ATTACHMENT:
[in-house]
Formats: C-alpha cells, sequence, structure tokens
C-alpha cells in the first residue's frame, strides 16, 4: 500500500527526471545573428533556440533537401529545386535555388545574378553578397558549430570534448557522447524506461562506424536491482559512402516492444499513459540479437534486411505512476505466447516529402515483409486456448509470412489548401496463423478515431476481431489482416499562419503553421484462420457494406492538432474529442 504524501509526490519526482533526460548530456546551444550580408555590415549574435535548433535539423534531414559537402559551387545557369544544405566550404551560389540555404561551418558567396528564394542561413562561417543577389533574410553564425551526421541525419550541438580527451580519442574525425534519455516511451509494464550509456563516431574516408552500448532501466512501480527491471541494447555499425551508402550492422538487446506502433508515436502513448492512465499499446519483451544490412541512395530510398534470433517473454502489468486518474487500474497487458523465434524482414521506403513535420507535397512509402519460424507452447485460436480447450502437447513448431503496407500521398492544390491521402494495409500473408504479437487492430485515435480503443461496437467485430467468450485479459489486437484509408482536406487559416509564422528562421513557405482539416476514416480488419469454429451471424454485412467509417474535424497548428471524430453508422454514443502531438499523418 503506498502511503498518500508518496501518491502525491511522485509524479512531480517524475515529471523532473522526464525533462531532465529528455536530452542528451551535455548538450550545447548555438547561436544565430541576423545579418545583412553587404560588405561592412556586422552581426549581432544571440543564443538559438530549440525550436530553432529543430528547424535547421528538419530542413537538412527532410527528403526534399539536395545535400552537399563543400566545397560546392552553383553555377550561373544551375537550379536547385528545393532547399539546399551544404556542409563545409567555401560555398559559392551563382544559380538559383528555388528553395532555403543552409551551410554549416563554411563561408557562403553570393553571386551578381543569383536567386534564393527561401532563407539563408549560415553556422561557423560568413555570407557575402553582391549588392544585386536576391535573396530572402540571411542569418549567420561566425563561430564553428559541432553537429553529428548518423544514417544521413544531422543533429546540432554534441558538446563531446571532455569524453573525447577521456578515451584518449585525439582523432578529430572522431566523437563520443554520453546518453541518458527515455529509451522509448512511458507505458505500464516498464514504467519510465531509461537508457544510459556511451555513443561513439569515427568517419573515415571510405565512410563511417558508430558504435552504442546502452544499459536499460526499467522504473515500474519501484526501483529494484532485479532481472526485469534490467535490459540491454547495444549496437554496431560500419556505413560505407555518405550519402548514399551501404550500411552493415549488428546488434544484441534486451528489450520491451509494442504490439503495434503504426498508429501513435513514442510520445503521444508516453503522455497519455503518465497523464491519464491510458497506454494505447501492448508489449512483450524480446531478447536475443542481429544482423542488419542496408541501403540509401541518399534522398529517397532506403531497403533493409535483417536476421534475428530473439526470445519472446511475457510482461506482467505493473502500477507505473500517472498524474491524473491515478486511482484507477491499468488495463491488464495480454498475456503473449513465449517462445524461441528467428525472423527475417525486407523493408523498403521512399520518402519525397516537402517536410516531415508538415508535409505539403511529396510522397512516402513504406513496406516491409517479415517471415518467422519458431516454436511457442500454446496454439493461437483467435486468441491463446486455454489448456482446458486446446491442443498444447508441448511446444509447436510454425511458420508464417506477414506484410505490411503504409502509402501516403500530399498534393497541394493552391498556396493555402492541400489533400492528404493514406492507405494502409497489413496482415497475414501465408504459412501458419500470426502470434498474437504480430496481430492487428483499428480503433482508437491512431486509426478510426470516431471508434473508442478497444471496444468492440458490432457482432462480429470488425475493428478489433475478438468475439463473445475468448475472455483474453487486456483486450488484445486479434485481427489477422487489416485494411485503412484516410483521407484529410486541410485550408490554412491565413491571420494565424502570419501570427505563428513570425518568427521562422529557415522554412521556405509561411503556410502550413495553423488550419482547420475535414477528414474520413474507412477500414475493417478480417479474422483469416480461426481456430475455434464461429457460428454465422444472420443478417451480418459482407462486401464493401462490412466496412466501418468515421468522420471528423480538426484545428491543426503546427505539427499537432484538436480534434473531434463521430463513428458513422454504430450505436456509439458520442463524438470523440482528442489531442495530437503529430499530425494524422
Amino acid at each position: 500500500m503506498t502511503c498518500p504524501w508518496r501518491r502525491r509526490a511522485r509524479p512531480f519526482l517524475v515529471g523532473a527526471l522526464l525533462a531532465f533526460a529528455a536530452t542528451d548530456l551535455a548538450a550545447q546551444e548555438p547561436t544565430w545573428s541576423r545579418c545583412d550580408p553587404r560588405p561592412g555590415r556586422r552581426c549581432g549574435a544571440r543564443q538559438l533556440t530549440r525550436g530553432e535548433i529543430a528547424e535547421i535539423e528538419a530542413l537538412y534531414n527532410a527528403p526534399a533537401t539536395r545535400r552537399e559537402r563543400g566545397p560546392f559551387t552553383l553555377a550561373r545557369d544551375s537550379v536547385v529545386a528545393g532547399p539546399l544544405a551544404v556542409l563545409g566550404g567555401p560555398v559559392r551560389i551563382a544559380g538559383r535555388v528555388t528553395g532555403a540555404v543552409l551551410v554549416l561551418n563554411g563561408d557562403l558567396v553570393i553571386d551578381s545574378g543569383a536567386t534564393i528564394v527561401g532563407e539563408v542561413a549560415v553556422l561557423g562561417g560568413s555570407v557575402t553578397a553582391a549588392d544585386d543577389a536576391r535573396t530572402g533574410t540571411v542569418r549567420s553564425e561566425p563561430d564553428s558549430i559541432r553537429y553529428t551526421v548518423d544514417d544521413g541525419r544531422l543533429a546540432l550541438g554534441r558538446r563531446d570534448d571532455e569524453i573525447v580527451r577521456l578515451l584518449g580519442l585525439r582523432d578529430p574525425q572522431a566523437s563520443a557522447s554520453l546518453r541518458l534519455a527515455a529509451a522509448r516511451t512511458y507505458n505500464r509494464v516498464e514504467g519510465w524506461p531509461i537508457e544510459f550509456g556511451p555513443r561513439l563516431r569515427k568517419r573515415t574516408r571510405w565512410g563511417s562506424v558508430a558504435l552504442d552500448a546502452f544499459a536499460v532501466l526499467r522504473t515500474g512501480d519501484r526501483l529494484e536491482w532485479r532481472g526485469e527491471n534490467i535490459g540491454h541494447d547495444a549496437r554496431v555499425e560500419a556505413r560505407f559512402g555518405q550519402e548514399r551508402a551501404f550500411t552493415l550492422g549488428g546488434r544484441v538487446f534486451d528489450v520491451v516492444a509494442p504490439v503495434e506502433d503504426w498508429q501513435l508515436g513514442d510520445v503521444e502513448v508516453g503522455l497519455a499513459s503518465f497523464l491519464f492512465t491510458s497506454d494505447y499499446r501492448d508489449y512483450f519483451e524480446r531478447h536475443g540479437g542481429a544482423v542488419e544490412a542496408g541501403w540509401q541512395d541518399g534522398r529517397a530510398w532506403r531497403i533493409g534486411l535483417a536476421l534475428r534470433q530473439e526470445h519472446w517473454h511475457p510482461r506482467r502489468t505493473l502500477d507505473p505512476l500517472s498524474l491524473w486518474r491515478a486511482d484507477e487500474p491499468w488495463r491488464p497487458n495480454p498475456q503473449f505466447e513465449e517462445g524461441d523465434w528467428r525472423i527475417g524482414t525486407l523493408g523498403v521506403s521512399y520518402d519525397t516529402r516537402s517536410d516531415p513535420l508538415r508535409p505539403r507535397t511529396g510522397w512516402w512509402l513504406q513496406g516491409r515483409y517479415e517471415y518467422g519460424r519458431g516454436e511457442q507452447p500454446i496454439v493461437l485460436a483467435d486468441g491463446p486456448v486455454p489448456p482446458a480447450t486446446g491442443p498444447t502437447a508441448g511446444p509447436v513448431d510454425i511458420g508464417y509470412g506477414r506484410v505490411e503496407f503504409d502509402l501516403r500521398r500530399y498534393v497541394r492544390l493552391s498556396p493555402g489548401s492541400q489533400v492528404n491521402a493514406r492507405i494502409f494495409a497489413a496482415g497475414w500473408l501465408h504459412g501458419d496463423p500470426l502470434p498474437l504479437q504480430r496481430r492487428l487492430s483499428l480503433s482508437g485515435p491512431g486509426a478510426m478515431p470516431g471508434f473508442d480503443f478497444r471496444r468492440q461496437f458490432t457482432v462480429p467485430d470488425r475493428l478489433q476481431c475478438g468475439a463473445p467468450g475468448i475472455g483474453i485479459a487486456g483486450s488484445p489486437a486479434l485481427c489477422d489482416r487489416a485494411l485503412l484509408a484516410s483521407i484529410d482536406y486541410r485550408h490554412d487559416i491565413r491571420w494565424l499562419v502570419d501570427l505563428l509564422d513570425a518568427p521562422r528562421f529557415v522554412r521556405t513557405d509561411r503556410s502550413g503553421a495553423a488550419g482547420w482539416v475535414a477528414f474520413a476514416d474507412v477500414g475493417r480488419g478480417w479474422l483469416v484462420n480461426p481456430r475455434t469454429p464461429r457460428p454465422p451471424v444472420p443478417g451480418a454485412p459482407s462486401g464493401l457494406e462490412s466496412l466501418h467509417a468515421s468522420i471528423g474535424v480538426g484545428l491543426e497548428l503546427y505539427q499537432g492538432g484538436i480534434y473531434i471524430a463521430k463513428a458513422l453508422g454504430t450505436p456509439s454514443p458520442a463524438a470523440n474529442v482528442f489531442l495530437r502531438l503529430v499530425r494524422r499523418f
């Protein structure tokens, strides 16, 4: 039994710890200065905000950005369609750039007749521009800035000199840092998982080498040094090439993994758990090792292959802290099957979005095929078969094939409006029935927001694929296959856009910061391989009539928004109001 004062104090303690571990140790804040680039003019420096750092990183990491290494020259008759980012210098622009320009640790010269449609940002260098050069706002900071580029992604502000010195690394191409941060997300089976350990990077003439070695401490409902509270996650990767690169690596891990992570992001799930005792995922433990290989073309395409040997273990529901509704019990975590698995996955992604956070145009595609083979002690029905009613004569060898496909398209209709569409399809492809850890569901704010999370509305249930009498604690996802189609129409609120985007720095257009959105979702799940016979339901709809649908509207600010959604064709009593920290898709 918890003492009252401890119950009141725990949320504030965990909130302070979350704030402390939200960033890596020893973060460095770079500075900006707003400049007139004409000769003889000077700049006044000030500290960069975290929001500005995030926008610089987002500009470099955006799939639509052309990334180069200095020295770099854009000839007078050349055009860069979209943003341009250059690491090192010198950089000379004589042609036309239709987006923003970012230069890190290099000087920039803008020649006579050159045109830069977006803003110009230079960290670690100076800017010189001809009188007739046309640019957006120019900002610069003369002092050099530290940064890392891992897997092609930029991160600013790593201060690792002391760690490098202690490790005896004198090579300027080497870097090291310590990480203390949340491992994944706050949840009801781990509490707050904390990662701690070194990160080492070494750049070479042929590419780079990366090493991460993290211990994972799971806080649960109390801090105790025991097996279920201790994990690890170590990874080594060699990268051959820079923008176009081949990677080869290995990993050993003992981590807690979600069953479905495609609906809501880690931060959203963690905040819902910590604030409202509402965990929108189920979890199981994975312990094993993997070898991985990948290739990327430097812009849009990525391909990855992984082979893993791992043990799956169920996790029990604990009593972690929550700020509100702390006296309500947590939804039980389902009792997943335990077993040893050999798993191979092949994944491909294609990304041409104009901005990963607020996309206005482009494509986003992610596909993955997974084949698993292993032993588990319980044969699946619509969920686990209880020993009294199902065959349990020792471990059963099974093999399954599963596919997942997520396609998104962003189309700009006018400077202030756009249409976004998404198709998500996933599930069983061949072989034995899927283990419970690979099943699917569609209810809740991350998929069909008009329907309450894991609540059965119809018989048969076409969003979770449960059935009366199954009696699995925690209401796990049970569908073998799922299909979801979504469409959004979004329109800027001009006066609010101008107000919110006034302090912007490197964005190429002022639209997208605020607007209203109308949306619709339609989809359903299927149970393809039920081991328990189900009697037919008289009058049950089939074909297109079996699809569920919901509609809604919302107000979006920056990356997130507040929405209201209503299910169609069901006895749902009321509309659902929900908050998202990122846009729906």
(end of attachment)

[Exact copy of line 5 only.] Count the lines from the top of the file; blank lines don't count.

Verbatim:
């Protein structure tokens, strides 16, 4: 039994710890200065905000950005369609750039007749521009800035000199840092998982080498040094090439993994758990090792292959802290099957979005095929078969094939409006029935927001694929296959856009910061391989009539928004109001 004062104090303690571990140790804040680039003019420096750092990183990491290494020259008759980012210098622009320009640790010269449609940002260098050069706002900071580029992604502000010195690394191409941060997300089976350990990077003439070695401490409902509270996650990767690169690596891990992570992001799930005792995922433990290989073309395409040997273990529901509704019990975590698995996955992604956070145009595609083979002690029905009613004569060898496909398209209709569409399809492809850890569901704010999370509305249930009498604690996802189609129409609120985007720095257009959105979702799940016979339901709809649908509207600010959604064709009593920290898709 918890003492009252401890119950009141725990949320504030965990909130302070979350704030402390939200960033890596020893973060460095770079500075900006707003400049007139004409000769003889000077700049006044000030500290960069975290929001500005995030926008610089987002500009470099955006799939639509052309990334180069200095020295770099854009000839007078050349055009860069979209943003341009250059690491090192010198950089000379004589042609036309239709987006923003970012230069890190290099000087920039803008020649006579050159045109830069977006803003110009230079960290670690100076800017010189001809009188007739046309640019957006120019900002610069003369002092050099530290940064890392891992897997092609930029991160600013790593201060690792002391760690490098202690490790005896004198090579300027080497870097090291310590990480203390949340491992994944706050949840009801781990509490707050904390990662701690070194990160080492070494750049070479042929590419780079990366090493991460993290211990994972799971806080649960109390801090105790025991097996279920201790994990690890170590990874080594060699990268051959820079923008176009081949990677080869290995990993050993003992981590807690979600069953479905495609609906809501880690931060959203963690905040819902910590604030409202509402965990929108189920979890199981994975312990094993993997070898991985990948290739990327430097812009849009990525391909990855992984082979893993791992043990799956169920996790029990604990009593972690929550700020509100702390006296309500947590939804039980389902009792997943335990077993040893050999798993191979092949994944491909294609990304041409104009901005990963607020996309206005482009494509986003992610596909993955997974084949698993292993032993588990319980044969699946619509969920686990209880020993009294199902065959349990020792471990059963099974093999399954599963596919997942997520396609998104962003189309700009006018400077202030756009249409976004998404198709998500996933599930069983061949072989034995899927283990419970690979099943699917569609209810809740991350998929069909008009329907309450894991609540059965119809018989048969076409969003979770449960059935009366199954009696699995925690209401796990049970569908073998799922299909979801979504469409959004979004329109800027001009006066609010101008107000919110006034302090912007490197964005190429002022639209997208605020607007209203109308949306619709339609989809359903299927149970393809039920081991328990189900009697037919008289009058049950089939074909297109079996699809569920919901509609809604919302107000979006920056990356997130507040929405209201209503299910169609069901006895749902009321509309659902929900908050998202990122846009729906």